Koopman v. Forest County Potawatomi Member Benefit Plan et al

Filing 28

ORDER denying 9 MOTION for Temporary Restraining Order and Preliminary Injunction filed by Ralph Koopman, signed by Judge William C. Griesbach on 02-15-2006. See Order for full detail. (cc: all counsel)(Griesbach, William)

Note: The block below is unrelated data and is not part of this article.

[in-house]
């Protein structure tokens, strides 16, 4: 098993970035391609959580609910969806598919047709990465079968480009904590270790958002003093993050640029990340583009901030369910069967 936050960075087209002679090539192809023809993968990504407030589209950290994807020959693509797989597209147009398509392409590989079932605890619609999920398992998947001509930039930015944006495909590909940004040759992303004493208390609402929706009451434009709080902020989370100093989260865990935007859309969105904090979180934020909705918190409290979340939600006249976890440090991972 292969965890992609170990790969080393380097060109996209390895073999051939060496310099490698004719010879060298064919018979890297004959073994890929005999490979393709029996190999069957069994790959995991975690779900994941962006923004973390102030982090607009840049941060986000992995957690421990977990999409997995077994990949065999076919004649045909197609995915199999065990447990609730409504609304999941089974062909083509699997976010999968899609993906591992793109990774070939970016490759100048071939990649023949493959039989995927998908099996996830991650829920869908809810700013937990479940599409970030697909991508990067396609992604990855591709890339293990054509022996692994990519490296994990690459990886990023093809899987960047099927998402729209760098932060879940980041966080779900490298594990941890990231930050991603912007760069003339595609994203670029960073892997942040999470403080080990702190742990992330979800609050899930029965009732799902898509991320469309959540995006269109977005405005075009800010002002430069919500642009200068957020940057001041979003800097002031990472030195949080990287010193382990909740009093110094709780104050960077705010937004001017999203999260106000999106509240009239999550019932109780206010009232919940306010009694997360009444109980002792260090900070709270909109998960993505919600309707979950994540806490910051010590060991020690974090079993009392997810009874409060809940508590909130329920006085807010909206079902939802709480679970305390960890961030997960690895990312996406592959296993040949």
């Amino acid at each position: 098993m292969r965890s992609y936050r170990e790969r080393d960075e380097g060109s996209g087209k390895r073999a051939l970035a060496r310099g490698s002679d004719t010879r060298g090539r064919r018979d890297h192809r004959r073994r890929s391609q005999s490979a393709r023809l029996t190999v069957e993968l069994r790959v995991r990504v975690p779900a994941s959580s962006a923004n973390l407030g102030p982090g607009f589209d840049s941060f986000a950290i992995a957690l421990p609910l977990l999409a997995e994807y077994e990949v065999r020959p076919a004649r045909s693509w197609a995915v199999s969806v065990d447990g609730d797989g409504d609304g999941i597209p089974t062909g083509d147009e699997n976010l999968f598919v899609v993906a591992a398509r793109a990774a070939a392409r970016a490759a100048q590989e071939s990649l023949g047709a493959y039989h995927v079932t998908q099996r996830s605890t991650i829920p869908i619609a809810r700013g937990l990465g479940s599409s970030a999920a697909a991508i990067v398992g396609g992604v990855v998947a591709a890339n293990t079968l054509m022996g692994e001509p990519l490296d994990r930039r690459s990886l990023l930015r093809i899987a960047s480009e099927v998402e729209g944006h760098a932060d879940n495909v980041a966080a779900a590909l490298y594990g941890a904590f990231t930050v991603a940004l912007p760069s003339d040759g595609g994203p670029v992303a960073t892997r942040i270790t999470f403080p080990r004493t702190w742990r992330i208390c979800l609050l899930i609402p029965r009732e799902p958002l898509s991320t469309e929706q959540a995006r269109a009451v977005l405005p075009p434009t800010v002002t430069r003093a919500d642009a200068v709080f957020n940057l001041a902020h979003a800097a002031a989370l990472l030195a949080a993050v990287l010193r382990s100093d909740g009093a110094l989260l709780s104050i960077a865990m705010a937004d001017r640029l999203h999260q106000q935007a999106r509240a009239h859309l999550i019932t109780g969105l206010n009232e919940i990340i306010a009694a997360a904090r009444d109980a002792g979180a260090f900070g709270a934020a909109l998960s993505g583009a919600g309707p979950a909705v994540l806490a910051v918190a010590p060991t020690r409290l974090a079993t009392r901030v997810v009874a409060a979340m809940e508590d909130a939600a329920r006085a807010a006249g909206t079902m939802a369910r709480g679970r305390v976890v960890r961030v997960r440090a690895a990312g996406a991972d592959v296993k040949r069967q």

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Koopman v. Forest County Potawatomi Member Benefit Plan et al Doc. 28 Case 2:06-cv-00163-WCG Filed 02/15/2006 Page 1 of 10 Document 28 UNITED STATES DISTRICT COURT E A S T E R N DISTRICT OF WISCONSIN RALPH KOOPMAN, Plaintiff, v. FOREST COUNTY POTAWATOMI MEMBER BENEFIT PLAN, FOREST COUNTY POTAWATOMI COMMUNITY OF WISCONSIN, a sovereign Indian nation, CHAIRMAN HAROLD FRANK and ATTORNEY GENERAL JEFF CRAWFORD, Defendants. Case No. 06-C-0163 DECISION AND ORDER Plaintiff Ralph Koopman commenced this action on February 6, 2006, seeking to enjoin the defendants from following through on their decision to terminate health insurance benefits for him and his family effective February 10, 2006, at 12:01 a.m. Koopman claims that such termination would violate his rights under the Consolidated Omnibus Budget Reconciliation Act of 1985 ("COBRA"), 29 U.S.C. 1161 et seq., and the Employee Retirement Income Security Act of 1974 ("ERISA"), 29 U.S.C. 101 et seq. The case is presently before me on Koopman's motion for a temporary restraining order and/or preliminary injunction. For the reasons stated herein, the motion will be denied. Dockets.Justia.com Case 2:06-cv-00163-WCG Filed 02/15/2006 Page 2 of 10 Document 28 I. The facts, for the most part, are not in dispute. Koopman, an attorney, was hired as a special counsel for the Forest County Potawatomi Community of Wisconsin (the "Tribe") on or about May 1, 1995. The Tribe maintains a self-funded health and welfare plan providing medical, dental, vision and short-term disability benefits known as the Forest County Potawatomi Member Benefit Plan (the "Plan"). It is undisputed that at all times material hereto, Koopman was an independent contractor and not an employee of the Tribe. The Plan provides coverage for certain eligible employees of the tribal government and certain tribal operations; it expressly excludes from coverage independent contractors. Notwithstanding this provision of the Plan, on or about November 1, 1997, Koopman became a participant in and received insurance coverage under the Plan. His benefits were confirmed and ratified by the tribal chairman and were not questioned until late May of 2003, when defendant Jeff Crawford, Attorney General for the Tribe, advised Koopman in person and in writing that he was not eligible to receive the benefits and that he should obtain replacement coverage within 30 days. Crawford was apparently overruled, and on August 9, 2003, at a General Council meeting, tribal members voted to honor Koopman's contract as previously approved by the General Council and to continue his receipt of medical benefits. On or about January 13, 2004, Koopman received a letter from defendant Harold Frank, Tribal Chairman, stating that his contract with the Tribe was terminated effective February 11, 2004. With respect to his health insurance benefits, the letter stated that "we will deal with the issue of health benefits under separate cover." (Second Koopman Aff. 7.) Koopman waited to receive further communication from the Tribe concerning his health insurance benefits. When none was forthcoming, he made several calls to the tribal insurance department inquiring about his conversion 2 Case 2:06-cv-00163-WCG Filed 02/15/2006 Page 3 of 10 Document 28 rights under COBRA. Each time he was advised that the insurance department had not been formally notified of his termination, and that there was nothing that he could or should do at that time. Shortly thereafter a dispute arose within the Tribe concerning whether the action taken with respect to Koopman's contract was lawful. A lawsuit concerning this issue is still pending in the tribal court, but Koopman is not a party to it. (Second Koopman Aff. 10-11.) On or about December 7, 2004, Koopman received a letter from the tribal insurance department that contained a "Notice of Right to Elect COBRA Continuation Coverage." The notice stated that Koopman's eligibility for health coverage terminated on December 4, 2004, and that he was entitled to receive COBRA coverage for up to eighteen months. Koopman elected to receive that coverage and contends that he has promptly paid all required premiums since that time. As a result of his election to receive continued coverage, Koopman expected his benefits to continue for an additional eighteen months or through May 31, 2006. On or about January 11, 2006, Koopman's attorney received a letter from an attorney representing the Tribe stating that his health insurance benefits would terminate on February 10, 2006, at 12:01 a.m. The attorney noted in the letter that although Koopman had been enrolled in the Plan, he was not eligible for enrollment since he was not an employee of the Tribe. The Tribe's attorney also stated that even if Koopman had been eligible, he was notified on January 12, 2004, that he was terminated by the Tribe. Given a termination date of January 12, 2004, the attorney noted that even if Koopman was entitled to a continuation of coverage under COBRA, his right to continued coverage would have expired on or about July 12, 2005. Thus, any coverage Koopman and his family were entitled to receive under COBRA had already been provided. Finally, the Tribe's attorney acknowledged the that in November 2004, an employee of the Tribe's insurance 3 Case 2:06-cv-00163-WCG Filed 02/15/2006 Page 4 of 10 Document 28 department sent Koopman a notice purporting to give him the opportunity to continue coverage until May of 2006. This notice, according to the Tribe's attorney, was an internal error of which Koopman may have been aware of at the time. For all of these reasons, Koopman was advised that his insurance coverage would be terminated as if 12:01 a.m. on February 10, 2006. Koopman filed a motion for an ex parte temporary restraining order and preliminary injunction on February 8, 2006. In addition to the foregoing facts, he claims that he has attempted to obtain comparable replacement health insurance coverage for himself and his family. He states that his wife is 61 years of age and has been diagnosed with fibromyalgia. He claims that her condition could change in severity in a very short period of time and she is now pursuing alternative methods of treatment. He and his wife also have high blood pressure for which they take medication. Koopman states that these medical conditions have made it difficult for him to find comparable replacement coverage. (Koopman Aff. 14.) With his limited financial resources, Koopman states he would be unable to pay for any sophisticated diagnostic tests, surgical procedures, or for any extended hospital stay which could become necessary at any time due to his wife's disability. (Koopan Aff. 15.) Because both sides had already retained counsel concerning the matter, I declined to order any ex parte relief and scheduled the matter for a telephone hearing on the morning of February 10, 2006. Upon consideration of the record before me and the arguments made at that time, I denied the motion for a temporary restraining order because I was not convinced Koopman had made a sufficient showing of a likelihood of success on the merits or that he would suffer irreparable harm with no adequate remedy at law. However, I agreed to consider the issue further after Koopman had an opportunity to respond to the brief filed on the defendants' behalf just prior to the hearing and 4 Case 2:06-cv-00163-WCG Filed 02/15/2006 Page 5 of 10 Document 28 set a further hearing for February 14, 1006. Having now considered the additional arguments of the parties, I remain convinced that Koopman's request for preliminary relief should be denied. II. The requirements for obtaining a preliminary injunction are well established. A party seeking a preliminary injunction must demonstrate that (1) the moving party has a reasonable likelihood of success on the merits; (2) no adequate remedy at law exists; (3) the moving party will suffer irreparable harm without injunctive relief; (4) the irreparable harm suffered without injunctive relief outweighs the irreparable harm the defendant will suffer if the injunction is granted; and (5) the injunction will not harm the public interest. Rust Environment & Infrastructure, Inc. v. Teunissen, 131 F.3d 1210, 1213 (7th Cir. 1997). The defendants have challenged Koopman's contention that he has shown a likelihood of success on the merits and his contention that he would suffer irreparable harm if the relief requested is not granted at this time. As an initial matter, however, defendants argue that this court lacks jurisdiction over the matter because the Tribe and those acting on its behalf are immune from liability. Based on the Tribe's sovereign status, defendants argue that ERISA is not applicable to them. Thus, they argue plaintiff's action cannot succeed and should be dismissed. This argument was rejected by the Seventh Circuit in Smart v. State Farm Insurance Co., 868 F.2d 929 (7th Cir. 1989), and defendants' efforts to distinguish this case from Smart are unavailing. In Smart, an Indian tribe member sued in state court for unpaid benefits under a group health insurance policy issued by State Farm to employees of the Lake Superior Chippewa Tribe. State Farm removed the case to federal court claiming federal jurisdiction under ERISA. The 5 Case 2:06-cv-00163-WCG Filed 02/15/2006 Page 6 of 10 Document 28 plaintiff challenged federal jurisdiction claiming that ERISA did not apply to the tribe because of its status as an independent sovereign. The Seventh Circuit rejected the plaintiff's argument and held that as a statute of general application ERISA applied to Indian tribe employers. Its holding is controlling here. Accordingly, I find that ERISA applies and this court has subject matter jurisdiction under 28 U.S.C. 1331. Although defendants also argue that Koopman is first required to exhaust his administrative remedies under the Plan and any other remedies he may have in Tribal court, I need not address these issues since I conclude Koopman is not likely to succeed on the merits in any event. In essence, Koopman's claim is that he is entitled to a continuation of coverage under the Plan for a period of eighteen months after he was given formal notice of his rights under COBRA, regardless of when his employment with the Tribe was terminated. (Pl.'s Reply Br. at 4, n.3.) This is not the law. ERISA, as amended by COBRA, requires that an "employer" who sponsors a group health insurance plan must offer employees and "qualified beneficiaries," including spouses and dependent children, the opportunity to continue their health insurance coverage, at group rates but at their own expense, for at least eighteen months after the occurrence of a "qualifying event"-such as a layoff or termination. See29 U.S.C. 1161-1168.The term "qualifying event is expressly defined by the statute. It means: with respect to any covered employee, any of the following events which, but for the continuation coverage required under this part, would result in the loss of coverage of a qualified beneficiary: (1) The death of the covered employee. 6 Case 2:06-cv-00163-WCG Filed 02/15/2006 Page 7 of 10 Document 28 (2) The termination (other than by reason of such employee's gross misconduct), or reduction in hours, of the covered employee's employment. (3) The divorce or legal separation of the covered employee from the employee's spouse. (4) The covered employee becoming entitled to benefits under title XVIII of the Social Security Act [42 U.S.C. 1395 et seq.]. (5) A dependent child ceasing to be a dependent child under the generally applicable requirements of the plan. (6) A proceeding in a case under Title 11, commencing on or after July 1, 1986, with respect to the employer from whose employment the covered employee retired at any time. 29 U.S.C. 1163. Here, the "qualifying event" was the termination of Koopman's employment. Koopman concedes that he was notified by letter dated January 12, 2004 that his contract had been terminated effective February 11, 2004. There is no evidence that he worked for or was paid by the Tribe after that date. Under the plain language of the statute, I conclude that Koopman's right to continue his benefits under COBRA ran from February 11, 2004, the date of his termination. Eighteen months of coverage would have run out on August 11, 2005. Instead, the Tribe provided Koopman and his family with coverage for an additional six months until February 10, 2006. Thus, assuming Koopman was eligible for benefits under the Plan, a matter vigorously disputed by the defendants since he was not an employee, he received a continuation of his coverage for a longer period than required by law, much of it for free. Based on these facts, the defendants contend Koopman has suffered no harm. But the purpose of COBRA is not simply to allow individuals to avoid becoming uninsured for an additional eighteen months after a qualifying event. "COBRA's purpose is to prevent gaps 7 Case 2:06-cv-00163-WCG Filed 02/15/2006 Page 8 of 10 Document 28 in health care coverage." Livingston v. South Dakota State Medical Holding Company, Inc., 2006 WL 196304 (D. S.D.). Gaps in coverage can result in exclusions for pre-existing conditions when new coverage is obtained. See 29 U.S.C. 1181, 1191. Koopman argues that he relied on the Plan's representation that his coverage would continue under COBRA until May 31, 2006, and intended to begin seeking replacement coverage in late March or early April of this year. By terminating his coverage on only one month notice approximately four months prematurely, Koopman contends he has been deprived of the opportunity to find replacement coverage. The difficulty with this argument, however, is that Koopman offers no evidence that he could find comparable replacement coverage, even if he had four more months. At the hearing on his motion, he conceded that any private insurance he purchased would exclude any pre-existing conditions, but suggested that he could close his own law practice and seek employment with an employer that provided health insurance. This argument, which is not clearly presented, is too speculative to support the issuance of a preliminary injunction. I thus conclude that Koopman has failed to show he has been harmed by the erroneous COBRA notice received from the Plan. This does not mean, however, that the defendants have fully complied with the requirements of the law and may not ultimately be liable to Koopman. COBRA requires that notice of a "qualifying event" be given to the plan administrator. 29 U.S.C. 1166(a). When the "qualifying event" is a termination of employment, the employer must notify the plan administrator within thirty days, and the plan administrator must then give the participant notice of the right to continue coverage under COBRA within fourteen days. 29 U.S.C. 1166(a)(2), (4) and (c). An administrator who fails to provide the required notice "may, in the court's discretion, be personally liable to such participant or beneficiary in the amount of up to $100 a day from the date of such 8 Case 2:06-cv-00163-WCG Filed 02/15/2006 Page 9 of 10 Document 28 failure . . . ." 29 U.S.C. 1132(c)(1). In addition, the court may order such other relief as it deems proper. Id. Here, it appears clear that the administrator of the Plan failed to provide Koopman a timely and proper notice of his rights under COBRA. It therefore follows that even if he is not entitled to the preliminary relief he now seeks, Koopman may be entitled to significant statutory damages. And if Koopman ultimately is able to show that had it not been for the inaccurate notice he would have been able to obtain replacement coverage without any exclusion for pre-existing conditions, his recovery could be significantly more. These are certainly matters the defendants may wish to consider in deciding how to proceed. But they do not convince me that an order for the preliminary relief Koopman seeks here is warranted. In addition to his failure to establish a likelihood of success on the merits, Koopman has also failed to demonstrate irreparable harm. I do not mean to minimize the importance of health insurance to individuals living in this country. As Judge Wood observed in Coker v. Trans World Airlines, Inc., 165 F.3d 579, 581 (7th Cir. 1999), "[f]ew things are more important to people in this uncertain world than their medical insurance, if indeed they are fortunate enough to find themselves in the 85% of the United States population that enjoys some level of coverage." At the same time, it is important to distinguish between the denial of health insurance and the denial of health care for serious and immediate medical needs. While the loss of health care benefits under certain circumstances can constitute "irreparable injury" sufficient to warrant preliminary injunctive relief, see, e.g., Risteen v. Youth For Understanding, Inc, 245 F.Supp.2d 1, 16 (D. D.C. 2002), courts have generally found "irreparable injury" where the plaintiff additionally alleges a critical need for healthcare, as opposed to a mere financial hardship. Carabillo v. ULLICO Inc. Pension Plan and Trust, 355 F.Supp.2d 49, 55 (D. D.C. 2004). In Risteen, for example, the court found that the 9 Case 2:06-cv-00163-WCG Filed 02/15/2006 Page 10 of 10 Document 28 plaintiff's loss of healthcare would result in "irreparable harm" because in addition to the fact that he was unemployed and had no income, he was already foregoing critical medical attention for congestive heart failure and also required prostate surgery. 245 F.Supp.2d at 3, 16. Here, Koopman alleges the his wife has fibromyalgia, but says nothing about what, if any, treatment is called for or the costs thereof. There is nothing in the record from which to conclude that the loss of his health benefits will result in the loss of health care essential to her well-being. As Judge Wood noted, many people in this country do not have health insurance. If the loss of health benefits were itself sufficient to establish irreparable harm, requests for injunctive relief would be routine in wrongful discharge cases, since for most people, health insurance is tied to their employment. Koopman's vague statements that his financial resources are "severely limited" and he would be "unable to pay for any sophisticated diagnostic tests, surgical procedures, or for any extended hospital stay which could become necessary at any time due to my wife's debilitating condition" (Koopman Aff. 15) do not establish irreparable harm. For this reason, too, I conclude the motion must be denied. Accordingly, and for the reasons stated above, Koopman's motion for a temporary restraining order and preliminary injunction is Denied. So ordered this 15th day of February, 2006. s/ William C. Griesbach William C. Griesbach United States District Judge 10